GLOBALFLEET‘s article authored by Alison Pittaway argues that Egypt’s new capital is a smart city in the making. So it will but some people are not happy. Let us see what’s it all about.
The image above is for illustration and is of Reuters.
Egypt’s new capital – a smart city in the making
18 May 21
Aside from the recent troubles in Gaza threatening war in the Middle East, decades of population growth and unplanned urban sprawl have taken their tole on Egypt’s economy.
The Government is building several cities, including a new capital, one million low-cost homes, plus an infrastructure of highways and bridges.
This bustling regeneration has helped Egypt remain in growth in 2020, despite the economic shock of the Coronavirus pandemic.
However, some people are not happy. Citizens have been displaced and lost their homes to the building work. Others have seen their neighbourhoods transform too quickly. Analysts wonder how much of a difference the infrastructure boom will make while economic problems persist.
A new capital city
Under construction in the desert, east of Cairo (due to open later this year) is a a futuristic-looking city that many are calling “the new capital city”. Egypt’s President Abdul Fattah al-Sisi recently referred to it as “Hope city”. It’s officially referred to simply as the “New Administrative Capital”. It will be Egypt’s first smart city and is expected to house 6.5 million people. Covering 700 square kilometres of desert, it’s the size of Singapore.
Some people worry that the pace of change in Egypt is too fast and that the “old ways”, such as selling tomatoes from a donkey cart or driving a rickshaw, are being bulldozed and the people who rely on them forgotten.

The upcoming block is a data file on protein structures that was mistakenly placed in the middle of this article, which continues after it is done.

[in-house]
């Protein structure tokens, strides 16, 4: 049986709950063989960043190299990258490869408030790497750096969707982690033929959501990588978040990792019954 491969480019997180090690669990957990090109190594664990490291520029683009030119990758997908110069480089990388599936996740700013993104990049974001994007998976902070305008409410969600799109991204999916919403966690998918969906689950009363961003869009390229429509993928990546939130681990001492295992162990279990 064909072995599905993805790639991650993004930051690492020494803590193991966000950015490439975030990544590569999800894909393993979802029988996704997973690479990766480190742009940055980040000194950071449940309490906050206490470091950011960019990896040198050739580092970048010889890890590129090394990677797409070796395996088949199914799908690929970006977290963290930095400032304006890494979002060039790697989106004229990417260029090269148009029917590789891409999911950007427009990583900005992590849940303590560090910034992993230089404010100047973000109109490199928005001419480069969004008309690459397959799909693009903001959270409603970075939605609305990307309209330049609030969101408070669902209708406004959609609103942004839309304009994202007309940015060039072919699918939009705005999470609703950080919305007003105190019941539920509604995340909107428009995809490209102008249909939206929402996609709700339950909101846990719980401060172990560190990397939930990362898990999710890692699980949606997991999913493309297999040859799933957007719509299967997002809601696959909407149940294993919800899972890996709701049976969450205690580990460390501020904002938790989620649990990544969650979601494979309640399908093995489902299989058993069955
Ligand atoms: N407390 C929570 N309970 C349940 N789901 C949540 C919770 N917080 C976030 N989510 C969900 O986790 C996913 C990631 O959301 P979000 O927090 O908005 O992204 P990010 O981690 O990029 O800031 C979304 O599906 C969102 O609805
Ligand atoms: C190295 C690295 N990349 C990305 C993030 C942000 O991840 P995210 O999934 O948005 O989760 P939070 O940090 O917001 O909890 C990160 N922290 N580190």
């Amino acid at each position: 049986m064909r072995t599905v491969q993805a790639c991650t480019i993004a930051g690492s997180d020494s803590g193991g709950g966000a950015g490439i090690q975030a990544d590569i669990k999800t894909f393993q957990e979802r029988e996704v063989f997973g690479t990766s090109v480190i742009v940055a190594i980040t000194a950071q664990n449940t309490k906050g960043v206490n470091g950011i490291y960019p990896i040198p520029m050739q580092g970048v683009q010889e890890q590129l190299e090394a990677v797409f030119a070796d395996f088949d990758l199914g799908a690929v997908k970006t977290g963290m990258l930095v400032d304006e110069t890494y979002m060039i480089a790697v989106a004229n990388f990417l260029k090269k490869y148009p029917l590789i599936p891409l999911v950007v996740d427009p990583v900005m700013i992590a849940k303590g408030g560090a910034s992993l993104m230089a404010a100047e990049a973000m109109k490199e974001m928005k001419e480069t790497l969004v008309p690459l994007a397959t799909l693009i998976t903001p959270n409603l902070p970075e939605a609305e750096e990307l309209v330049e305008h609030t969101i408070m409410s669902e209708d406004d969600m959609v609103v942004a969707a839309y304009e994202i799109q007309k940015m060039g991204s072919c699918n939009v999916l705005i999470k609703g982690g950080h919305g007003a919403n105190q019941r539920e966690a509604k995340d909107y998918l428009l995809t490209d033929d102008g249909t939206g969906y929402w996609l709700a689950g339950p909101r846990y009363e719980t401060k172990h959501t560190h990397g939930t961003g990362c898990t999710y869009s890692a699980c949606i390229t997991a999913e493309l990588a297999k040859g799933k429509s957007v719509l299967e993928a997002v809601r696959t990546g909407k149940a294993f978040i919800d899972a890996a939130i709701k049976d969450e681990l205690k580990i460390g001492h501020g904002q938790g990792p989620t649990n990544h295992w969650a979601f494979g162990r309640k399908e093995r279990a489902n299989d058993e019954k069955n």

Investing in the future
On the positive side, in Eastern Cairo and beyond, 1.1 trillion Egyptian pounds ($70 billion) (€53.7 billion) will be spent on transport between now and 2024. A third of that is for the new road network, which will connect many more citizens to transport networks, basic services and create the foundations for a raft of mobility services.
While being interviewed on television recently, Sisi was emphatic about the new developments: “We need to do this so we can make people’s lives easier, so we can reduce the amount of lost time, reduce people’s stress and stop the fuel being used causing more pollution.”
A 2014 World Bank Study put the cost of congestion in greater Cairo at 3.6% of gross domestic product. But while new roads are being built, old ones are poorly maintained.
Middle East’s first mobile natural gas fuel station opens in Egypt
Meanwhile, Egypt’s Ministry of Petroleum and Mineral Resources has launched the first mobile facility to supply cars with compressed natural gas as part of the sector’s efforts to increase the supply of the fuel across the country.
The new station can transport and store up to 5,000 cubic meters of gas and supply up to 1,000 cars every 24 hours to public, industrial and commercial facilities.
The Ministry has plans for 10 new mobile stations across the country, especially in areas of seasonal consumption, such as tourist spots and resorts.
It’ll be interesting to see how this pans out. Will Egypt’s smart city be a step too far or will it become a shining example to the rest of the world? Time will tell.
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